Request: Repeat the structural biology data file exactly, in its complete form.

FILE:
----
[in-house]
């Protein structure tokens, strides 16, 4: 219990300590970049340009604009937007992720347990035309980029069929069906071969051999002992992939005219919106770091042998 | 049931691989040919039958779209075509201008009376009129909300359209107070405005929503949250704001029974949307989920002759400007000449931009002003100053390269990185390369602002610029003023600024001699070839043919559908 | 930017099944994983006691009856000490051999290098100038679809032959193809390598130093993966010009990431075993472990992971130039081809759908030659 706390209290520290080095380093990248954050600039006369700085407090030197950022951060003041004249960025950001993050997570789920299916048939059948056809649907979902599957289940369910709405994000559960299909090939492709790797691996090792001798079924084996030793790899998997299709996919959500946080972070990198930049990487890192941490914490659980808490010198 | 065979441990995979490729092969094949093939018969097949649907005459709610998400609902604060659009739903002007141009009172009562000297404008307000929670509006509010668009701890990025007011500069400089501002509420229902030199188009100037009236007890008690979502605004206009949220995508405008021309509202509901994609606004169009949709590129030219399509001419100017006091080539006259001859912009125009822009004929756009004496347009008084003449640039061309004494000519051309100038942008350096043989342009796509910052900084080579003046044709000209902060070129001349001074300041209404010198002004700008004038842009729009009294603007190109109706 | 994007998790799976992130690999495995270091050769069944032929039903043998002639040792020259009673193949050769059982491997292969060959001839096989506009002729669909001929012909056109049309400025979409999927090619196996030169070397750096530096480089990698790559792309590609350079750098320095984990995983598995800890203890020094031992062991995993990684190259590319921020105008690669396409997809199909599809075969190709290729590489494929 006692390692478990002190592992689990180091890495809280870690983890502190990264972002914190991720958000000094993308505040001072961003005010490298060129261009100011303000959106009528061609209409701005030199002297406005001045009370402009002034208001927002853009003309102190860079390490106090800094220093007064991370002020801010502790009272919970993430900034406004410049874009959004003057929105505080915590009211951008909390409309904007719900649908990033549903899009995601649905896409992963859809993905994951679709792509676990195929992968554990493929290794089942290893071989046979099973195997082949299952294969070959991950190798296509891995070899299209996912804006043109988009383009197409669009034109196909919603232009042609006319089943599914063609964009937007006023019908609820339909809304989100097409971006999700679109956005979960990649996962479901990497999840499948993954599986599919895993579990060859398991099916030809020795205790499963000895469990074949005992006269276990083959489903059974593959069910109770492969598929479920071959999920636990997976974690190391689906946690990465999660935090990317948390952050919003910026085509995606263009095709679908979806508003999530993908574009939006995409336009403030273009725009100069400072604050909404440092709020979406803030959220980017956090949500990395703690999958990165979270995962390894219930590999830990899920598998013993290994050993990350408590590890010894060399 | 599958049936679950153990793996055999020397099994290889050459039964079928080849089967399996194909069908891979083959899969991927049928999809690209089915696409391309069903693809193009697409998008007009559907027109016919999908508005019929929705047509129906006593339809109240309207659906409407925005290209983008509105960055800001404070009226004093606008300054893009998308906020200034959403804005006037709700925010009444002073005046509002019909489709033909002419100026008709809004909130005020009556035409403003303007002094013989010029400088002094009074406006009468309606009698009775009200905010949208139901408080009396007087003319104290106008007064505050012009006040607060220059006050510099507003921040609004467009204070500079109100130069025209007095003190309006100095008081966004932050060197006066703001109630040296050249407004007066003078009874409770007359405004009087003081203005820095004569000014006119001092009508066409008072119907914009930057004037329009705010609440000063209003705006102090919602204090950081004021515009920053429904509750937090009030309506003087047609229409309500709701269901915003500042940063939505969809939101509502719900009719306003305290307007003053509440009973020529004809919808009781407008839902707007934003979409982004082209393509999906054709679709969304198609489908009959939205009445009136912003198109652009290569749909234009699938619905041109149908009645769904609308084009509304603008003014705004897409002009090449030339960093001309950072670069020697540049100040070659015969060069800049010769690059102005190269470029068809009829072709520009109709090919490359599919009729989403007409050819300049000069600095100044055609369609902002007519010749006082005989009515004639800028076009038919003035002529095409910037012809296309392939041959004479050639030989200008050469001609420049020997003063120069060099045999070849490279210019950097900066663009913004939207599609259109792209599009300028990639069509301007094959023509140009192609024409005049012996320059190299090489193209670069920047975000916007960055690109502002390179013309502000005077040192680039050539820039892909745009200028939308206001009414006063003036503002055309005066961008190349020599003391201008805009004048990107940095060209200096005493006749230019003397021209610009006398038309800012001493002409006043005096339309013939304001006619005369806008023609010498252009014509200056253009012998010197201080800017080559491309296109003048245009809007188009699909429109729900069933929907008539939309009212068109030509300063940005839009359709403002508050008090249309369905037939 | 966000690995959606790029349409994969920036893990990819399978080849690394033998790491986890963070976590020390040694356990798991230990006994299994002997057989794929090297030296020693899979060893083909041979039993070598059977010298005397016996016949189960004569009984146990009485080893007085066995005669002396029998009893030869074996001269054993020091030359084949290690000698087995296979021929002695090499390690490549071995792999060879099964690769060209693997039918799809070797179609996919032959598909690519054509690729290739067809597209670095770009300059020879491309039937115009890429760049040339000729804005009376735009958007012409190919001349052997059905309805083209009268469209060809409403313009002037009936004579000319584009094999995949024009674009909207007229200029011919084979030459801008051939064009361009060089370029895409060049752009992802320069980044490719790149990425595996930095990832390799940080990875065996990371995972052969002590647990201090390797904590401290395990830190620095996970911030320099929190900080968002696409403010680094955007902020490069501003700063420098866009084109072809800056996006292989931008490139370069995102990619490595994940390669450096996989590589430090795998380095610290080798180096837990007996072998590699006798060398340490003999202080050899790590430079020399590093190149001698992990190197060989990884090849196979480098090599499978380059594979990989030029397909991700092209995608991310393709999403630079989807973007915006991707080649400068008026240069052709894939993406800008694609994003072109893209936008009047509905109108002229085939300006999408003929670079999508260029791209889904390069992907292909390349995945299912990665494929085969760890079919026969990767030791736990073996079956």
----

[in-house]
């Protein structure tokens, strides 16, 4: 219990300590970049340009604009937007992720347990035309980029069929069906071969051999002992992939005219919106770091042998 | 049931691989040919039958779209075509201008009376009129909300359209107070405005929503949250704001029974949307989920002759400007000449931009002003100053390269990185390369602002610029003023600024001699070839043919559908 | 930017099944994983006691009856000490051999290098100038679809032959193809390598130093993966010009990431075993472990992971130039081809759908030659 706390209290520290080095380093990248954050600039006369700085407090030197950022951060003041004249960025950001993050997570789920299916048939059948056809649907979902599957289940369910709405994000559960299909090939492709790797691996090792001798079924084996030793790899998997299709996919959500946080972070990198930049990487890192941490914490659980808490010198 | 065979441990995979490729092969094949093939018969097949649907005459709610998400609902604060659009739903002007141009009172009562000297404008307000929670509006509010668009701890990025007011500069400089501002509420229902030199188009100037009236007890008690979502605004206009949220995508405008021309509202509901994609606004169009949709590129030219399509001419100017006091080539006259001859912009125009822009004929756009004496347009008084003449640039061309004494000519051309100038942008350096043989342009796509910052900084080579003046044709000209902060070129001349001074300041209404010198002004700008004038842009729009009294603007190109109706 | 994007998790799976992130690999495995270091050769069944032929039903043998002639040792020259009673193949050769059982491997292969060959001839096989506009002729669909001929012909056109049309400025979409999927090619196996030169070397750096530096480089990698790559792309590609350079750098320095984990995983598995800890203890020094031992062991995993990684190259590319921020105008690669396409997809199909599809075969190709290729590489494929 006692390692478990002190592992689990180091890495809280870690983890502190990264972002914190991720958000000094993308505040001072961003005010490298060129261009100011303000959106009528061609209409701005030199002297406005001045009370402009002034208001927002853009003309102190860079390490106090800094220093007064991370002020801010502790009272919970993430900034406004410049874009959004003057929105505080915590009211951008909390409309904007719900649908990033549903899009995601649905896409992963859809993905994951679709792509676990195929992968554990493929290794089942290893071989046979099973195997082949299952294969070959991950190798296509891995070899299209996912804006043109988009383009197409669009034109196909919603232009042609006319089943599914063609964009937007006023019908609820339909809304989100097409971006999700679109956005979960990649996962479901990497999840499948993954599986599919895993579990060859398991099916030809020795205790499963000895469990074949005992006269276990083959489903059974593959069910109770492969598929479920071959999920636990997976974690190391689906946690990465999660935090990317948390952050919003910026085509995606263009095709679908979806508003999530993908574009939006995409336009403030273009725009100069400072604050909404440092709020979406803030959220980017956090949500990395703690999958990165979270995962390894219930590999830990899920598998013993290994050993990350408590590890010894060399 | 599958049936679950153990793996055999020397099994290889050459039964079928080849089967399996194909069908891979083959899969991927049928999809690209089915696409391309069903693809193009697409998008007009559907027109016919999908508005019929929705047509129906006593339809109240309207659906409407925005290209983008509105960055800001404070009226004093606008300054893009998308906020200034959403804005006037709700925010009444002073005046509002019909489709033909002419100026008709809004909130005020009556035409403003303007002094013989010029400088002094009074406006009468309606009698009775009200905010949208139901408080009396007087003319104290106008007064505050012009006040607060220059006050510099507003921040609004467009204070500079109100130069025209007095003190309006100095008081966004932050060197006066703001109630040296050249407004007066003078009874409770007359405004009087003081203005820095004569000014006119001092009508066409008072119907914009930057004037329009705010609440000063209003705006102090919602204090950081004021515009920053429904509750937090009030309506003087047609229409309500709701269901915003500042940063939505969809939101509502719900009719306003305290307007003053509440009973020529004809919808009781407008839902707007934003979409982004082209393509999906054709679709969304198609489908009959939205009445009136912003198109652009290569749909234009699938619905041109149908009645769904609308084009509304603008003014705004897409002009090449030339960093001309950072670069020697540049100040070659015969060069800049010769690059102005190269470029068809009829072709520009109709090919490359599919009729989403007409050819300049000069600095100044055609369609902002007519010749006082005989009515004639800028076009038919003035002529095409910037012809296309392939041959004479050639030989200008050469001609420049020997003063120069060099045999070849490279210019950097900066663009913004939207599609259109792209599009300028990639069509301007094959023509140009192609024409005049012996320059190299090489193209670069920047975000916007960055690109502002390179013309502000005077040192680039050539820039892909745009200028939308206001009414006063003036503002055309005066961008190349020599003391201008805009004048990107940095060209200096005493006749230019003397021209610009006398038309800012001493002409006043005096339309013939304001006619005369806008023609010498252009014509200056253009012998010197201080800017080559491309296109003048245009809007188009699909429109729900069933929907008539939309009212068109030509300063940005839009359709403002508050008090249309369905037939 | 966000690995959606790029349409994969920036893990990819399978080849690394033998790491986890963070976590020390040694356990798991230990006994299994002997057989794929090297030296020693899979060893083909041979039993070598059977010298005397016996016949189960004569009984146990009485080893007085066995005669002396029998009893030869074996001269054993020091030359084949290690000698087995296979021929002695090499390690490549071995792999060879099964690769060209693997039918799809070797179609996919032959598909690519054509690729290739067809597209670095770009300059020879491309039937115009890429760049040339000729804005009376735009958007012409190919001349052997059905309805083209009268469209060809409403313009002037009936004579000319584009094999995949024009674009909207007229200029011919084979030459801008051939064009361009060089370029895409060049752009992802320069980044490719790149990425595996930095990832390799940080990875065996990371995972052969002590647990201090390797904590401290395990830190620095996970911030320099929190900080968002696409403010680094955007902020490069501003700063420098866009084109072809800056996006292989931008490139370069995102990619490595994940390669450096996989590589430090795998380095610290080798180096837990007996072998590699006798060398340490003999202080050899790590430079020399590093190149001698992990190197060989990884090849196979480098090599499978380059594979990989030029397909991700092209995608991310393709999403630079989807973007915006991707080649400068008026240069052709894939993406800008694609994003072109893209936008009047509905109108002229085939300006999408003929670079999508260029791209889904390069992907292909390349995945299912990665494929085969760890079919026969990767030791736990073996079956």